I’m reading a New York Review of Books review of The Escape from Hunger and Premature Death. It’s a very interesting article, talking about the radical change in human nutrition that occured over the last three hundred years, but something specific caught my eye. The reviewer quotes the book:
The available data suggest that the average efficiency of the human engine in Britain increased by about 53 percent between 1790 and 1980. The combined effect of the increase in dietary energy available for work, and of the increased human efficiency in transforming dietary energy into work output, appears to account for about 50 percent of the British economic growth since 1790.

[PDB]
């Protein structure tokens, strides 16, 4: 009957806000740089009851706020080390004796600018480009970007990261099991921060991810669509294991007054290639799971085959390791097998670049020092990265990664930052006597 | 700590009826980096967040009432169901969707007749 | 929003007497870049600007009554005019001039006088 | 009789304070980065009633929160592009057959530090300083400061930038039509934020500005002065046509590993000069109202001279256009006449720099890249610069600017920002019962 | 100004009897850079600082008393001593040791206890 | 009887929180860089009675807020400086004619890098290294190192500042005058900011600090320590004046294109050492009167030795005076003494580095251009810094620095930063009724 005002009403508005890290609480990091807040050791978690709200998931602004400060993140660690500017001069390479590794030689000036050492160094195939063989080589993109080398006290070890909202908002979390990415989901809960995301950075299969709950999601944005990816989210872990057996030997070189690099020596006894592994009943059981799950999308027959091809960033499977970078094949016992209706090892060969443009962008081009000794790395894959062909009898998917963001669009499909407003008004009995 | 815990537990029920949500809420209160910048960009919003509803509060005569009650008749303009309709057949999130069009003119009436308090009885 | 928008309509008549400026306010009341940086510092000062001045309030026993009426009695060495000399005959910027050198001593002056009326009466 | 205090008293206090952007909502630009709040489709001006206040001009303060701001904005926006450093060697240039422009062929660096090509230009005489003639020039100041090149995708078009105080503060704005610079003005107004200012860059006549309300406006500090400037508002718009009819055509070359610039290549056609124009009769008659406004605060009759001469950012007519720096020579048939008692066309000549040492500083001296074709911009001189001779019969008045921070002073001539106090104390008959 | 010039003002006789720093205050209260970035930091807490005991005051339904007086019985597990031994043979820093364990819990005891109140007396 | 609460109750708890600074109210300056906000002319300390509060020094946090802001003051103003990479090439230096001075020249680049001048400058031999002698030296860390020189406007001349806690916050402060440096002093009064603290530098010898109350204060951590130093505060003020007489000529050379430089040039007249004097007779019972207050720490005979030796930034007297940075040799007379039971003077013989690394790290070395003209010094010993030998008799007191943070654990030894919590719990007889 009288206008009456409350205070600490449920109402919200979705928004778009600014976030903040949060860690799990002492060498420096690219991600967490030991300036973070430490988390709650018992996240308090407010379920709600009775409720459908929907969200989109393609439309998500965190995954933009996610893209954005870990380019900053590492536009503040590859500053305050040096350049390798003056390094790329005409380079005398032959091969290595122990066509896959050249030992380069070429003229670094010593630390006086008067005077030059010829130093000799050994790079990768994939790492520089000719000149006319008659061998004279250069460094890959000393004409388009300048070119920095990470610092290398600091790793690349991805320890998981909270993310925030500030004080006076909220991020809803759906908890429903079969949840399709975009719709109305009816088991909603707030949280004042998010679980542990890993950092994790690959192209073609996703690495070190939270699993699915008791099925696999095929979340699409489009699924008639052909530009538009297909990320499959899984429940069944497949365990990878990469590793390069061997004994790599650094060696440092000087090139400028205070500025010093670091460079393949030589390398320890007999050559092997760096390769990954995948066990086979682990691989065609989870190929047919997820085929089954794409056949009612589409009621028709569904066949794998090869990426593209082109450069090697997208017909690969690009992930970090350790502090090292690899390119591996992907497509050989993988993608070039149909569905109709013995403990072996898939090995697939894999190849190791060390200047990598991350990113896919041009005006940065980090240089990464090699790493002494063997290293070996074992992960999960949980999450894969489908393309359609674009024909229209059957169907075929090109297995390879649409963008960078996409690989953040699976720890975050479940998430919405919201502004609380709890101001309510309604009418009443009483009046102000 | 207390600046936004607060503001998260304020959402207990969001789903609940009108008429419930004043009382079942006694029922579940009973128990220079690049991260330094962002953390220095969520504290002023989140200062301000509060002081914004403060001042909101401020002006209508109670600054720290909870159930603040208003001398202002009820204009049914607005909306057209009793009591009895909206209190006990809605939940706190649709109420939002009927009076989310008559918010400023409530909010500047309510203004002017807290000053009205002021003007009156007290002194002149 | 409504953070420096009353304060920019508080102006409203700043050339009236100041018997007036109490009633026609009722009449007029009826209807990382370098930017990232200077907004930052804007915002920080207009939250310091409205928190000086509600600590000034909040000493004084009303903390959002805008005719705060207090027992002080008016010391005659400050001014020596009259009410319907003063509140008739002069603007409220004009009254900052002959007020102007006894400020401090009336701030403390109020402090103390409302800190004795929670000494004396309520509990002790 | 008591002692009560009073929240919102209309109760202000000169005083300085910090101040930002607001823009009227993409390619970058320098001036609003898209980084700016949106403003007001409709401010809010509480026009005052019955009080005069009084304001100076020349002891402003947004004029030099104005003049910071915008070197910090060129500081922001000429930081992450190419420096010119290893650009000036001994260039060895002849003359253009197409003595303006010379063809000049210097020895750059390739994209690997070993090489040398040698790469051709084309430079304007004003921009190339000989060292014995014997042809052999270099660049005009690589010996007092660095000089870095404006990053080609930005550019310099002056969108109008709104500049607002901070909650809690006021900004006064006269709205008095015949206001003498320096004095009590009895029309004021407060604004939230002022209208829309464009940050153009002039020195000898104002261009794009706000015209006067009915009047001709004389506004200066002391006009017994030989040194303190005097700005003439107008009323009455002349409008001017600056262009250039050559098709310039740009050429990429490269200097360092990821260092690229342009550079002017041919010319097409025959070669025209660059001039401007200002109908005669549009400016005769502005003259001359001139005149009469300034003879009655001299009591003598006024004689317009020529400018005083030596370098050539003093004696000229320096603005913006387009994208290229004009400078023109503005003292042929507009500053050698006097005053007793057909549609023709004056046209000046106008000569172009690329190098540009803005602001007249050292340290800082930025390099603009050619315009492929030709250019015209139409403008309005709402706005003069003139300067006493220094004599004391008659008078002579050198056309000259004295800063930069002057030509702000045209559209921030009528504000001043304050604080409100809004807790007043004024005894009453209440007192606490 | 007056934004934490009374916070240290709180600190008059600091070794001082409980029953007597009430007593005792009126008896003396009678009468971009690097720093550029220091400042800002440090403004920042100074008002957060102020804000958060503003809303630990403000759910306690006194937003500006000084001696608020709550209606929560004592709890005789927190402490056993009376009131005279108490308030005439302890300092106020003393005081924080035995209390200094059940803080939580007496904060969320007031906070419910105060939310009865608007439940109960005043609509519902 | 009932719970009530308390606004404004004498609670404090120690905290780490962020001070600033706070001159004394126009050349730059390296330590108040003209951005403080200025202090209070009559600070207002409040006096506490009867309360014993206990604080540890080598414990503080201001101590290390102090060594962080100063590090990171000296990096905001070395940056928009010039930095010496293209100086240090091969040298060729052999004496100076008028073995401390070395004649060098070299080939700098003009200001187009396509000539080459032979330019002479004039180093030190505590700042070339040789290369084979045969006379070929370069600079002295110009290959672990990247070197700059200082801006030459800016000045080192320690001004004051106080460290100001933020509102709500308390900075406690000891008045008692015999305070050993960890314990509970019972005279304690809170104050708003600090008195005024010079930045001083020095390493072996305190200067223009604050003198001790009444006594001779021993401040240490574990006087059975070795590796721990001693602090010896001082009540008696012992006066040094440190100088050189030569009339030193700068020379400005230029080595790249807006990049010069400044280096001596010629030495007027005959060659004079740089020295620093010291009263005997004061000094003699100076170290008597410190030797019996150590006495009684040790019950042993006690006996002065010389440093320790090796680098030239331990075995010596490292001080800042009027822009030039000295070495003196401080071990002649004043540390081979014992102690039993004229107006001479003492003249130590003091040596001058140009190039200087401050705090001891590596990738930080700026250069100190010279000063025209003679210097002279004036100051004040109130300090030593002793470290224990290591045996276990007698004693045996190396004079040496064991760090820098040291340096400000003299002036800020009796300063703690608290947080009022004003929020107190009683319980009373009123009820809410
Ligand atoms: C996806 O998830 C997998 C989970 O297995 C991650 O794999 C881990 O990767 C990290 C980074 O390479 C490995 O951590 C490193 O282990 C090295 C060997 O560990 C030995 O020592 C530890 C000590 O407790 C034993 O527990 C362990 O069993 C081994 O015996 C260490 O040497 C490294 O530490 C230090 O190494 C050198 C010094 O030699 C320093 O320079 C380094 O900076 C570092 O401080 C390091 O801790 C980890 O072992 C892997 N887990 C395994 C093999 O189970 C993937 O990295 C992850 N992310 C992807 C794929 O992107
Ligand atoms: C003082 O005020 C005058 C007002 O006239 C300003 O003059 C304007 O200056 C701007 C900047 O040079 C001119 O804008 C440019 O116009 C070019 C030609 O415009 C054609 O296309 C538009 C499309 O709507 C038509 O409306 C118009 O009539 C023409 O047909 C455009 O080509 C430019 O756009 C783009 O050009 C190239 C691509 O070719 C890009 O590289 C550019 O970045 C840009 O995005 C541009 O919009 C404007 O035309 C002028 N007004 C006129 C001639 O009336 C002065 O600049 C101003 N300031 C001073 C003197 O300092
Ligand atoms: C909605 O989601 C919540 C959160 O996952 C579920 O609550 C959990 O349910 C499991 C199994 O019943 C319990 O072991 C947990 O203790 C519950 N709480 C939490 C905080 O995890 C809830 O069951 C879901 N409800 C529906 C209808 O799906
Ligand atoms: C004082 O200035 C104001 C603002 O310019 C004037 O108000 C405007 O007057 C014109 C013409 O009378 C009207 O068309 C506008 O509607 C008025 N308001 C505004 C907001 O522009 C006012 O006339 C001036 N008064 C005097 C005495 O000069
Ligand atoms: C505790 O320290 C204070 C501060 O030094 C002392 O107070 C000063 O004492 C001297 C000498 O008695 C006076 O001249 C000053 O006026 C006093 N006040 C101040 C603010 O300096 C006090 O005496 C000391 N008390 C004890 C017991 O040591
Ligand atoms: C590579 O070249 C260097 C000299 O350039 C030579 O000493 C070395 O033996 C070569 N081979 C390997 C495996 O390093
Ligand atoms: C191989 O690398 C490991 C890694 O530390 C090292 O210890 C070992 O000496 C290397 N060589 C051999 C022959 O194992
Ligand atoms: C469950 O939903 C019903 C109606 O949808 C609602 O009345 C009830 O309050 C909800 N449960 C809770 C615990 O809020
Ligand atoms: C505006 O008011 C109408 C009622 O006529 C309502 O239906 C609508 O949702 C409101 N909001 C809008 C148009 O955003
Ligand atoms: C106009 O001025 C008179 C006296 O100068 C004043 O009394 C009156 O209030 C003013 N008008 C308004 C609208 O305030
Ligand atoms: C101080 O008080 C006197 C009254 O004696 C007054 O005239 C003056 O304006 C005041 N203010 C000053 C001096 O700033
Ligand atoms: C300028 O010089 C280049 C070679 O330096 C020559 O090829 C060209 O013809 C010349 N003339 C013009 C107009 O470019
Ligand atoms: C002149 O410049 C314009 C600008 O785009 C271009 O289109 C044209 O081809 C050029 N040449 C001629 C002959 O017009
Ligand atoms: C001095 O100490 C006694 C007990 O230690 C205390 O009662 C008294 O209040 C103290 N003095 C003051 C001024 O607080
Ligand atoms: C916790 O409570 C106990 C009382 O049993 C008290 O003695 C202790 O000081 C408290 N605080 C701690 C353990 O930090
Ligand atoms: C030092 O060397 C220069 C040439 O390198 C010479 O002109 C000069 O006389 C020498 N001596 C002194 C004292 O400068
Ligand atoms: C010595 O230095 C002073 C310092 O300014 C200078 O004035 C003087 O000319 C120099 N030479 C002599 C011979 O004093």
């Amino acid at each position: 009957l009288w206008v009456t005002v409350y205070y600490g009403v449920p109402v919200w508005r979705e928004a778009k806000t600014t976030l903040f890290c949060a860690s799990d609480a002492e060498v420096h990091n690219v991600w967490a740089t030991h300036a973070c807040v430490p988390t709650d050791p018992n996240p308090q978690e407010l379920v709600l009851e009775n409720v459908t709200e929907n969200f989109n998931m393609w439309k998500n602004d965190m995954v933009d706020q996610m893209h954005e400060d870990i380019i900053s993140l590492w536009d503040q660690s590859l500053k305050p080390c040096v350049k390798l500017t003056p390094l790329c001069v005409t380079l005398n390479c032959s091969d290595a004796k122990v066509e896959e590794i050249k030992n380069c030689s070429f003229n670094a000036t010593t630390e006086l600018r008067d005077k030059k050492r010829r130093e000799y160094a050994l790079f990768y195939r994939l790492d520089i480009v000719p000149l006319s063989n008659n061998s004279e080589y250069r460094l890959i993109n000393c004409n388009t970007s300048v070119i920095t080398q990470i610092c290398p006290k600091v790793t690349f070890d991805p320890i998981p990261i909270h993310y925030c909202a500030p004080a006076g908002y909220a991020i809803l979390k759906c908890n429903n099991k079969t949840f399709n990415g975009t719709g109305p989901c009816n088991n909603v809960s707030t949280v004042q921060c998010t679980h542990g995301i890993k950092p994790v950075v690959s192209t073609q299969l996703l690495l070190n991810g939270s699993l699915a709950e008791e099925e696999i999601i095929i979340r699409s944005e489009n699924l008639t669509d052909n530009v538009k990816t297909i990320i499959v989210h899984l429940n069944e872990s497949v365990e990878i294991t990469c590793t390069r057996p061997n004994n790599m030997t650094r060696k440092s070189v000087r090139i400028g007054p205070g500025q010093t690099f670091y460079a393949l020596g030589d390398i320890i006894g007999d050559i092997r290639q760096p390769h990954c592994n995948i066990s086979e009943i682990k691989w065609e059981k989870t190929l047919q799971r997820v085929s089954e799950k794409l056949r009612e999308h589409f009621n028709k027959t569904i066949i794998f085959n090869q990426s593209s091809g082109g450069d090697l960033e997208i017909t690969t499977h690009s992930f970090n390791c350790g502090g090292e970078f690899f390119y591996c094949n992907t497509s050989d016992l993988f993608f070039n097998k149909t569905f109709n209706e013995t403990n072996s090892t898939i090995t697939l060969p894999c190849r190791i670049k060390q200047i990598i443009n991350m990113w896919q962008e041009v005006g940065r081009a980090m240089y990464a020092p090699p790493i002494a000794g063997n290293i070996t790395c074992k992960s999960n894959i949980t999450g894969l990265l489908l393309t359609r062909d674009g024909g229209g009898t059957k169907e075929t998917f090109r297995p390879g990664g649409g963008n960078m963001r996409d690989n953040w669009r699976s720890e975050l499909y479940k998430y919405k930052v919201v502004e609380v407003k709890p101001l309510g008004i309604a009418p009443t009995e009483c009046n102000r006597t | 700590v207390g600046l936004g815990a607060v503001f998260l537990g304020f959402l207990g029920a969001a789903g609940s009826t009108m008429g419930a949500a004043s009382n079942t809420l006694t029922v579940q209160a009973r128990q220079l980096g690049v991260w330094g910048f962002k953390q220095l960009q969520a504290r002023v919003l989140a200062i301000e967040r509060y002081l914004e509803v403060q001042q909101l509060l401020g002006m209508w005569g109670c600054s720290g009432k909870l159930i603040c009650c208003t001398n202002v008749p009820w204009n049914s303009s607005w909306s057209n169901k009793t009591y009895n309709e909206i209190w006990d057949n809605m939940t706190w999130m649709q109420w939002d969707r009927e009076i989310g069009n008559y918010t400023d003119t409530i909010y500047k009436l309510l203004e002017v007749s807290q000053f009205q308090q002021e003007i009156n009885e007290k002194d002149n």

I have long suspected that “economic growth” has, as an underlying primary cause, the growth in either the number of humans or their individual labour contributions, and comparitively little from automation or other devices. For example, I argue that the differential economic growth of America vs. Europe over the last two decades are primarily down to the US’s looser immigration policy and higher reproduction rate. If true, that means that global economic growth should come to a close by around 2050, less whatever degree of malnutrition and other deprivation exists at that point.